Facing the COVID-19 pandemic and its broad effects on almost everyone's work and workplace, we are all confronted with a new need for flexibility and rethinking. The majority of employees in the trade business are currently working from home, which means that many processes needed amendment. In most cases, that means, that IT-departments were working on providing digital solutions for communication and managed intersections to all those new home offices. But when it comes to trade financing, things become more complex, and legal barriers prohibit full digitization of the process.
Until now, only a few countries allow the usage of electronic trade documents. The vast majority still requires hard-copy trade documents to be sent to the banks, where they need to be checked by their staff. Although international trade rules have already implied such clauses for electronic documents, many countries missed to include them into national law so far. Especially in these times, digitization of document processing is more urgent than ever before.
Also the ICC acknowledged the urge and published the "ICC memo to governments and central banks on essential steps to safeguard trade finance operations" to strongly appeal for an internationally accepted use of electronic trade documentation. The gap that exists between international regulations and most national legislations needs to be closed to reach international allowance. As we have faced so many changes in our working environment in the past few weeks, we get to experience that quick reactions towards digital processes are possible. Companies and employees managed to enable work from home, and now it is time for governments to follow.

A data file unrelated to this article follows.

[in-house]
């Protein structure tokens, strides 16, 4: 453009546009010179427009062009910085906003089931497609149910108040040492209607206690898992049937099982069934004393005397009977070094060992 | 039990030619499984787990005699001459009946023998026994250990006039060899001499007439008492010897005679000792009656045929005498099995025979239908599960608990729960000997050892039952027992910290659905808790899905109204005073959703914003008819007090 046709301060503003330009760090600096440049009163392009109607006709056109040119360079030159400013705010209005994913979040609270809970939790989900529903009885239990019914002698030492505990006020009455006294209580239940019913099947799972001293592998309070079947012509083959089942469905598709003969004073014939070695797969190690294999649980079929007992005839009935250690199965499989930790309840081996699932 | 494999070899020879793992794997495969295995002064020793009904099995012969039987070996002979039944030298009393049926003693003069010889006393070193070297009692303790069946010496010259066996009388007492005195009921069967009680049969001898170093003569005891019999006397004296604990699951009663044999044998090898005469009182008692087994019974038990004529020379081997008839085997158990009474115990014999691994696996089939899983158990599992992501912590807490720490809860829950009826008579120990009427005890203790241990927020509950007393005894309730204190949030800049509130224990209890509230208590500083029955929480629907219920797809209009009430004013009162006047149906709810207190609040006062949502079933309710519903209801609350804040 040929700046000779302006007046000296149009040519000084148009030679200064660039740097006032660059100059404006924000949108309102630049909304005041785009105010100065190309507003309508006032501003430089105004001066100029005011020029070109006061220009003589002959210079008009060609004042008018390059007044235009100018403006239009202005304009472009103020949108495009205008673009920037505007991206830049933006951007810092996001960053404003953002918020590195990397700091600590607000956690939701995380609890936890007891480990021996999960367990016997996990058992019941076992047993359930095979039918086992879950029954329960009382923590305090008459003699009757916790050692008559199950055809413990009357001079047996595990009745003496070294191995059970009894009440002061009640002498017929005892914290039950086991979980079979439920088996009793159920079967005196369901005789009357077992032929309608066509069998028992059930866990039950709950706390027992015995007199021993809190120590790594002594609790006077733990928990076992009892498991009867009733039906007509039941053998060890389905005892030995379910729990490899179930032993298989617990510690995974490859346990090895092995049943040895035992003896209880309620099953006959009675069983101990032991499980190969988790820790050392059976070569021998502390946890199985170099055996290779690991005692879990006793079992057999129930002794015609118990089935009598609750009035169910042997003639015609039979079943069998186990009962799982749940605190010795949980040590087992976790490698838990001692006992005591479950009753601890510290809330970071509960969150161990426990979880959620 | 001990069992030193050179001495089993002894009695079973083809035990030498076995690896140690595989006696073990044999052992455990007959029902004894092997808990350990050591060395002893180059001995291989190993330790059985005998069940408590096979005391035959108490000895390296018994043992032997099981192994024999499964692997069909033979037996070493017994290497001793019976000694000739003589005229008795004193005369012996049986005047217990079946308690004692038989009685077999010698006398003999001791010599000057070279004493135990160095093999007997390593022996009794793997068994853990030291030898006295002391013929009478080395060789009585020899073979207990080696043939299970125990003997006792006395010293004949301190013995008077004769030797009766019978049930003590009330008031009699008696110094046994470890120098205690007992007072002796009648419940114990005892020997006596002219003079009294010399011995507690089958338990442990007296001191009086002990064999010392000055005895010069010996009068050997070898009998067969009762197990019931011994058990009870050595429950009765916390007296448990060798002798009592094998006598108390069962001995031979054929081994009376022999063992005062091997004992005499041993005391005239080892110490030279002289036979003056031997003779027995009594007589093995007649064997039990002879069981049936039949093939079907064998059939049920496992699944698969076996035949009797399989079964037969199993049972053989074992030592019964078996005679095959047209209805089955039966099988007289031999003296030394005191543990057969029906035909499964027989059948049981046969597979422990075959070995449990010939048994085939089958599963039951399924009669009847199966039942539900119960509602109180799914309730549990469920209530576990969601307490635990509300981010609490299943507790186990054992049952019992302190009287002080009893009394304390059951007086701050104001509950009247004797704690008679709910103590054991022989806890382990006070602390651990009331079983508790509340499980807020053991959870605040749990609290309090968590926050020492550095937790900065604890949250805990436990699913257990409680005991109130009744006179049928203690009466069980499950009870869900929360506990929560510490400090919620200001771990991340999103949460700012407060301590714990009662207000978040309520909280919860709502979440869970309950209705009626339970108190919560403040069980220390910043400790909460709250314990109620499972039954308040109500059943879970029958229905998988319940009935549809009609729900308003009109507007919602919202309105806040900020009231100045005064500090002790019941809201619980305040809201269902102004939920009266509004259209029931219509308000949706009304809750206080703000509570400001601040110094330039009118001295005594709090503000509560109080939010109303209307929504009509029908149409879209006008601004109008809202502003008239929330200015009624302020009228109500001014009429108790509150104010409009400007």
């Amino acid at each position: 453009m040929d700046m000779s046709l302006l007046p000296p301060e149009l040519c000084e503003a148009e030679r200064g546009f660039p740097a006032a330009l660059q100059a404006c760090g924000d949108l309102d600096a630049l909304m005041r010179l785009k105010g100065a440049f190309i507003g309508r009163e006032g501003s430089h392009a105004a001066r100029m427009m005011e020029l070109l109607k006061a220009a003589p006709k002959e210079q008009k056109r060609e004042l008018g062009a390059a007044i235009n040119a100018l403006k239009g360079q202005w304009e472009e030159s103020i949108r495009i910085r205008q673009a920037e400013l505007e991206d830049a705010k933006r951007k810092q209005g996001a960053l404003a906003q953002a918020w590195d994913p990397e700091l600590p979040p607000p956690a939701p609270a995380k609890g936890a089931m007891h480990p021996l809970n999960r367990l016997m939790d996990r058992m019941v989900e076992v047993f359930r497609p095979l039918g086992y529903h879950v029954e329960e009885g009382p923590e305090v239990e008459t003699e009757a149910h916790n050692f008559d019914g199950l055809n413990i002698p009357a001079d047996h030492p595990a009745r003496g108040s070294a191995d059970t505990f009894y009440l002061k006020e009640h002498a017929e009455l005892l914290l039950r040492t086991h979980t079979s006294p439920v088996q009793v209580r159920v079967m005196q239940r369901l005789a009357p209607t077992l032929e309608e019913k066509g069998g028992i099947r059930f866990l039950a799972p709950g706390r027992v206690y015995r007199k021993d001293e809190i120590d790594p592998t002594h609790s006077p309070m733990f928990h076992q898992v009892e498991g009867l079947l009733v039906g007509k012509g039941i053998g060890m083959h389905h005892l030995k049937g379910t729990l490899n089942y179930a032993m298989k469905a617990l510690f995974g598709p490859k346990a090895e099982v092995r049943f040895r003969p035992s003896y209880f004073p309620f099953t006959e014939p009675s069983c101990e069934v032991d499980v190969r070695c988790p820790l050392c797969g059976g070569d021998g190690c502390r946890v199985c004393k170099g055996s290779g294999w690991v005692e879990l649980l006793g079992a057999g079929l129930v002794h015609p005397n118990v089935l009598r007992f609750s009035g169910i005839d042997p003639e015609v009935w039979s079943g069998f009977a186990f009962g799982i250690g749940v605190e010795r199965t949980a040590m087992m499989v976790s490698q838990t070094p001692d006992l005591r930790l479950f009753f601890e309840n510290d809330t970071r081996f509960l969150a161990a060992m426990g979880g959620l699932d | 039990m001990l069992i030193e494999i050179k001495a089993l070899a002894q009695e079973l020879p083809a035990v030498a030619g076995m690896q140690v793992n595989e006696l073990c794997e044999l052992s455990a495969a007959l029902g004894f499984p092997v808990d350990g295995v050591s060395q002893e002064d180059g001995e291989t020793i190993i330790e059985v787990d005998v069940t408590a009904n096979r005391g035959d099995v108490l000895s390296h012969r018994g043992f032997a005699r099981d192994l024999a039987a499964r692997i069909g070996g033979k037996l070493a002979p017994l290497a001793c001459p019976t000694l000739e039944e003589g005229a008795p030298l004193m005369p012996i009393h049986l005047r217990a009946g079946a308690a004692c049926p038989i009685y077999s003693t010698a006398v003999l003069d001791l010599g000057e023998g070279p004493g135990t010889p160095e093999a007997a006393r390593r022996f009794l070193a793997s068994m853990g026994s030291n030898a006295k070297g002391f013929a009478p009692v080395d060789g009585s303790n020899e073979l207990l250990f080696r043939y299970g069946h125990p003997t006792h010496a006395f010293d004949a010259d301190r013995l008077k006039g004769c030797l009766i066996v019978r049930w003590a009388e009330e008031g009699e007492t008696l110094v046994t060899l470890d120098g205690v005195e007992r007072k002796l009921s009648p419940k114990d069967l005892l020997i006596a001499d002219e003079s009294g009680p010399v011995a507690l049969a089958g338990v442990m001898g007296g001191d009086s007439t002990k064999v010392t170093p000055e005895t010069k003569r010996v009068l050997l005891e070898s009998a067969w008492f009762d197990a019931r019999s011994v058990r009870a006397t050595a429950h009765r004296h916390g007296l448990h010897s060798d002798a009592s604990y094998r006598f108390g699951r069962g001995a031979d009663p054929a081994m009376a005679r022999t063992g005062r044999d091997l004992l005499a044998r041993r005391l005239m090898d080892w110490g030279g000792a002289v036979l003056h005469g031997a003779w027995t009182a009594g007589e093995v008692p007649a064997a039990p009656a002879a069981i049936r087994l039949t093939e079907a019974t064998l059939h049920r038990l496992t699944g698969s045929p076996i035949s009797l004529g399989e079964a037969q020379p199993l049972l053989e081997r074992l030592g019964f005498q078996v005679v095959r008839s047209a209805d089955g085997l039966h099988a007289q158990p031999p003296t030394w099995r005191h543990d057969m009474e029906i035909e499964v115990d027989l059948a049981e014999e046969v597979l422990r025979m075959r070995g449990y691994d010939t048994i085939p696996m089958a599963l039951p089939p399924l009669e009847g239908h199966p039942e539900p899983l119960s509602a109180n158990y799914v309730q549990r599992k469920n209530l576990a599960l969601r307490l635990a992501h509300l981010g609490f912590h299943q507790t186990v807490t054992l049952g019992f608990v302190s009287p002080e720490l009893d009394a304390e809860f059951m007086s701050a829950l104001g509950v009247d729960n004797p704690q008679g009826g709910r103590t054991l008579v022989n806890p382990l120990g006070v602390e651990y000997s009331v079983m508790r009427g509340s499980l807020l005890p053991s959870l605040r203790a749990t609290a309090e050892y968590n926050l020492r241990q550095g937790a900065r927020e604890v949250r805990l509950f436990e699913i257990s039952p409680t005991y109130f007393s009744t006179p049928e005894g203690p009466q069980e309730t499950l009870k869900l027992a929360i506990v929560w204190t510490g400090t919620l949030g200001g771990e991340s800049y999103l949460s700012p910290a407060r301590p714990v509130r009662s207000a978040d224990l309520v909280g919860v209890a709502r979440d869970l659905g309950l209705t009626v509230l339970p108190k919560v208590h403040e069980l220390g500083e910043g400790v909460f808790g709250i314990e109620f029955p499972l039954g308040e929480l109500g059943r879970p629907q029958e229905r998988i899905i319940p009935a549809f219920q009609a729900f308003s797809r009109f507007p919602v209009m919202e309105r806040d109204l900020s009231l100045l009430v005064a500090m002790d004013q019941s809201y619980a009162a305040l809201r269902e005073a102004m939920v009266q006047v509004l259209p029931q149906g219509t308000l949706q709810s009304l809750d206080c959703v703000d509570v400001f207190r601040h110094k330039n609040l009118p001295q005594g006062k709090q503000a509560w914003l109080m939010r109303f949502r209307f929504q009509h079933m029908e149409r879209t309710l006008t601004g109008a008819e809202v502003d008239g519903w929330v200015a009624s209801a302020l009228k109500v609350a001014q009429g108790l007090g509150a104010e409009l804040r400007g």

Since Germany already included a clause for electronic bills of lading a few years ago, HAPTIK is preparing a platform to provide legally conform electronic B/Ls. The German Commercial Code requires functional equivalence to paper-based B/Ls, which will be implemented by a constant attendance of our lawyers throughout the software development. Compliant programming, i.e. the legally compliant programming of software, can only succeed if the software developers are fully informed about the legal implications. Our decentral approach will lead to further trust since there is no single point of failure, and no data will leak to external parties.
Besides all the terrible influences that this pandemic has, we might take some of the struggles and turn it into something useful. Being forced to digitize a running business within only a few days or weeks has been a challenge for many companies. But while we all (slowly) start to get used to it, we can begin to see the advantages and think of which we can keep beyond the quarantine. A digitized bill of lading process saves time, money and environmental resources. Now is the time to leave hard-copy trade documents behind and switch to digital processes. If you are interested in HAPTIK and require further information, please do not hesitate to contact us on LinkedIn or via E-Mail.